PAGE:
Over the last few decades, conversations relative to alignment between physicians and hospitals have become increasingly more common, with providers seeking new and alternative ways to partner. While the dialogue has shifted from discussions solely about employment (i.e., the 1990s to early 2000s) to more innovative models (common in the most recent decade), the core tenet has rung true – hospitals and physicians are looking for ways to integrate.
It may be surprising, however, for hospitals and providers to hear that there is a recent uptick in practices and hospitals that would like to disengage. You read that correctly! Over the course of the past few years, Coker has experienced a spike in the number of practices that want to unwind their previous alignment arrangements and become independent again. Though, when evaluated from a strategic perspective, and taking into consideration the changes in the healthcare industry, this shouldn’t be entirely shocking.
As the healthcare industry becomes more focused on value-based care (versus volume-based), all organizations need to find ways to reduce costs and control their care delivery. As a result, many hospitals are considering alternatives to traditional care via standalone structures (i.e., ASCs, PCMHs, etc.) and contemporary provider models (i.e., CINs, ACOs, etc.). Likewise, providers realize they no longer need the infrastructure (and corresponding expense) of a hospital or health system to be successful. Moreover, becoming an independent practice may offer unique ways to achieve these goals.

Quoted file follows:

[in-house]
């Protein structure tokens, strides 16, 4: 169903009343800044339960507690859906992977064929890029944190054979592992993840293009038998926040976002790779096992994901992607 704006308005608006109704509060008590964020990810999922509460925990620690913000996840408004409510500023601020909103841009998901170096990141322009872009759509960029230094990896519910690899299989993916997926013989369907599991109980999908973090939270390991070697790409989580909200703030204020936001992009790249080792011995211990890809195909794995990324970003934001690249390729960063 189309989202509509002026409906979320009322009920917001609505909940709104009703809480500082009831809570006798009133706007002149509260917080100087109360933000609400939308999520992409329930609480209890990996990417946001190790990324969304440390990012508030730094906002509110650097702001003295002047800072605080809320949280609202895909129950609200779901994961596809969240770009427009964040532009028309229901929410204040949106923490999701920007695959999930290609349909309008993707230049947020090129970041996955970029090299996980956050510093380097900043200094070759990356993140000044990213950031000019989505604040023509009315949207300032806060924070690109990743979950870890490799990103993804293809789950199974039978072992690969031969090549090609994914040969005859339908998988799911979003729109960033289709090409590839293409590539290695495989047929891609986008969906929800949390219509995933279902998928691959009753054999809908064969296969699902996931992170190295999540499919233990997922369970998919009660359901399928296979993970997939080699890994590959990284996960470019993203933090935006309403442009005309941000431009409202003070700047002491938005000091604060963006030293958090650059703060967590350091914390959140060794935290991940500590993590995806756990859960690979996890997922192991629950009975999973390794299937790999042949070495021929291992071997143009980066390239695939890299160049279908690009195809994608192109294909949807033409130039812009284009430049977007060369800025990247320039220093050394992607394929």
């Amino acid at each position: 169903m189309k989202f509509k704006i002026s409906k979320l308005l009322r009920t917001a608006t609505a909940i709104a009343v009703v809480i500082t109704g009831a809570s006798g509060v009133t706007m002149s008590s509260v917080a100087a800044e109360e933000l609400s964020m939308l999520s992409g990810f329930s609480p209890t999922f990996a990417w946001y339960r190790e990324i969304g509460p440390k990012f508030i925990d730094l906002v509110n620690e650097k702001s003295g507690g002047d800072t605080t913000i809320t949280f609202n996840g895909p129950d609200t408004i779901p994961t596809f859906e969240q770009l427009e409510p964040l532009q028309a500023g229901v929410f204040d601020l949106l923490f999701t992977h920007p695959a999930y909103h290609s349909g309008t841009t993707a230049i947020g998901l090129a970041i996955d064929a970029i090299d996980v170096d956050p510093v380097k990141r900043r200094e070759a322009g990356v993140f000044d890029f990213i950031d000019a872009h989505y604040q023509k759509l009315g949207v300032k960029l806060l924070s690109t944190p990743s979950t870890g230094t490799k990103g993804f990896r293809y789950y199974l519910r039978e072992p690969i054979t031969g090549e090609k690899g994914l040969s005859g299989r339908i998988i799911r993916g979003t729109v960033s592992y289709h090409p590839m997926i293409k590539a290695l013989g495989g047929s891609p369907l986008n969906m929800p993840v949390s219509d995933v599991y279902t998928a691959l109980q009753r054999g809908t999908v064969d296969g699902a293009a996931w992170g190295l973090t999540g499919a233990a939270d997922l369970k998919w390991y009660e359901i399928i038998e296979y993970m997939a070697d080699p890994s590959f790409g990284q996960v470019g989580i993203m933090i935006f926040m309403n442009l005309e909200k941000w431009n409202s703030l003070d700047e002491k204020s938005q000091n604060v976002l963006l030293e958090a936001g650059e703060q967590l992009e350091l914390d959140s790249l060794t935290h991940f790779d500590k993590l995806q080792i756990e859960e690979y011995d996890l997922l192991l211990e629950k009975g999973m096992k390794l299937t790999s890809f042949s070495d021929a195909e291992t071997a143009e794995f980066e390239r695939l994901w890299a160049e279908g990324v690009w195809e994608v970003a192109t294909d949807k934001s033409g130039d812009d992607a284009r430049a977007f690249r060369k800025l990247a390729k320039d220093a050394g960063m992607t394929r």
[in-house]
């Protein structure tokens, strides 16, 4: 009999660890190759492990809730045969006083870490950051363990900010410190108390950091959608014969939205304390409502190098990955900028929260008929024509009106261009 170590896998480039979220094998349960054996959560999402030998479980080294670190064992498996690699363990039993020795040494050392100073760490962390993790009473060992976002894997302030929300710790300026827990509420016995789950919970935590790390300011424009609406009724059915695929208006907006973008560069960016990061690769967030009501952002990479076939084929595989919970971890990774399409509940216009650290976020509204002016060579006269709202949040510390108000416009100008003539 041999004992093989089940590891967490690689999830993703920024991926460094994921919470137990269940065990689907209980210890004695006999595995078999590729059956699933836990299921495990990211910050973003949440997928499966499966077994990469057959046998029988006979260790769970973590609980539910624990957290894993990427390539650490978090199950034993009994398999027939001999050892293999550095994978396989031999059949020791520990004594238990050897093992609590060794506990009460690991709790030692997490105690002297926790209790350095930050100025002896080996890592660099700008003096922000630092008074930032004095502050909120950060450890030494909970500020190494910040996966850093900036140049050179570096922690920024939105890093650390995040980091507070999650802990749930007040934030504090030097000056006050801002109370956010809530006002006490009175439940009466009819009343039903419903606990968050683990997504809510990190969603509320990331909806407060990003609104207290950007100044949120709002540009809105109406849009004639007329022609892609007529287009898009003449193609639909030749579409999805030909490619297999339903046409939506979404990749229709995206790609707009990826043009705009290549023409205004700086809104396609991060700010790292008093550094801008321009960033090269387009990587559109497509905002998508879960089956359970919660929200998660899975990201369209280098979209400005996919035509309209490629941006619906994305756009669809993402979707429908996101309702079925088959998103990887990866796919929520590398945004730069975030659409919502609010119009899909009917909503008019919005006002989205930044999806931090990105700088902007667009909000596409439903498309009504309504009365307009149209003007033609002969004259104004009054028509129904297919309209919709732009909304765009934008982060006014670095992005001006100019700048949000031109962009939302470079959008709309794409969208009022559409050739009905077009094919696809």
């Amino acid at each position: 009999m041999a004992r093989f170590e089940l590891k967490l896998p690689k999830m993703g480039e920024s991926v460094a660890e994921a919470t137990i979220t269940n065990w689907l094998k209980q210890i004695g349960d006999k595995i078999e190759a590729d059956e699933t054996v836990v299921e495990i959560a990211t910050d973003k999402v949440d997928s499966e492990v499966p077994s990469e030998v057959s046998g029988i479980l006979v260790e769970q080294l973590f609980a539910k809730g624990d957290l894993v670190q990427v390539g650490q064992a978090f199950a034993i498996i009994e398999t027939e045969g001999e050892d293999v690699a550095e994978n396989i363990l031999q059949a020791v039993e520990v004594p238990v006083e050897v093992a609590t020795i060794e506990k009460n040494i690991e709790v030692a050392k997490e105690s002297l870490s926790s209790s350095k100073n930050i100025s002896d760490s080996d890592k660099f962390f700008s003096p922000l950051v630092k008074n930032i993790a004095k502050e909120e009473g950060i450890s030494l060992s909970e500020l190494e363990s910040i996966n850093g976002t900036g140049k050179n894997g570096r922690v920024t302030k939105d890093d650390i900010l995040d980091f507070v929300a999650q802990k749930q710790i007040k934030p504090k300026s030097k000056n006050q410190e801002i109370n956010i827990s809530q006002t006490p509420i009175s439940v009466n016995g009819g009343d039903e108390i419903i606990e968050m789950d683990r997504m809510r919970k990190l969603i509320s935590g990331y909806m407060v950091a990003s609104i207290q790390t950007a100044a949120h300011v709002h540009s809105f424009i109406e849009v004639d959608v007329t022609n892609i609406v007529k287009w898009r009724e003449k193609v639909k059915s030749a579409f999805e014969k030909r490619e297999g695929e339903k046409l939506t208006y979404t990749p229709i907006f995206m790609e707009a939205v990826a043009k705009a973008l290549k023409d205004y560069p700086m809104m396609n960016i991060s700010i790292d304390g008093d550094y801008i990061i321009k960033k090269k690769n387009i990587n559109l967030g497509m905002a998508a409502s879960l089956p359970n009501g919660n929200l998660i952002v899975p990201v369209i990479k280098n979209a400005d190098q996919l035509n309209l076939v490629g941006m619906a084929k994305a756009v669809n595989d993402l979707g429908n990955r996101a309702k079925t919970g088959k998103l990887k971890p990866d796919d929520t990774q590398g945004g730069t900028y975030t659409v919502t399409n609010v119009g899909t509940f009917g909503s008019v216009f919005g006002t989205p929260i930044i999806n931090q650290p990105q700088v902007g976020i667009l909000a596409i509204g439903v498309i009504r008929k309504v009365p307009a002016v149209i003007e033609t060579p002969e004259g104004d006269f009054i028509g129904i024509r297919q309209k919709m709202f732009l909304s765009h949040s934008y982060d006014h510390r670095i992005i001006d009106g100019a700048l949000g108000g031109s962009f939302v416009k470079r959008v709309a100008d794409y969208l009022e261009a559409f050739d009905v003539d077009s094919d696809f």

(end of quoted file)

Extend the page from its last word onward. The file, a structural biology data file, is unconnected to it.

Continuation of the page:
While it is not necessary (nor advisable) for all practices to seek disengagement from their hospital partner, we do believe that there are more options available to providers who wish to pursue this course of action than there have been previously. With that said, we emphasize the seriousness of the consideration, and it is one that will likely require a team of expert consultants and legal counsel to effectuate. If separation fits within your practice’s strategic interests, we recommend you consider the following five factors:
- ability to partner, post-disengagement, with your hospital on other initiatives
- financial stability of the practice and historical success in community
- risk aversion of providers and willingness to engage in such activities
- your current market and whether payers in your geographical profile are willing to participate in alternative payment models
- overall operational effectiveness of the current practice
For more information on the disengagement process and to discuss our experience with these initiatives, call 678-832-2021 to speak with Aimee Greeter, MPH, FACHE, Senior Vice President.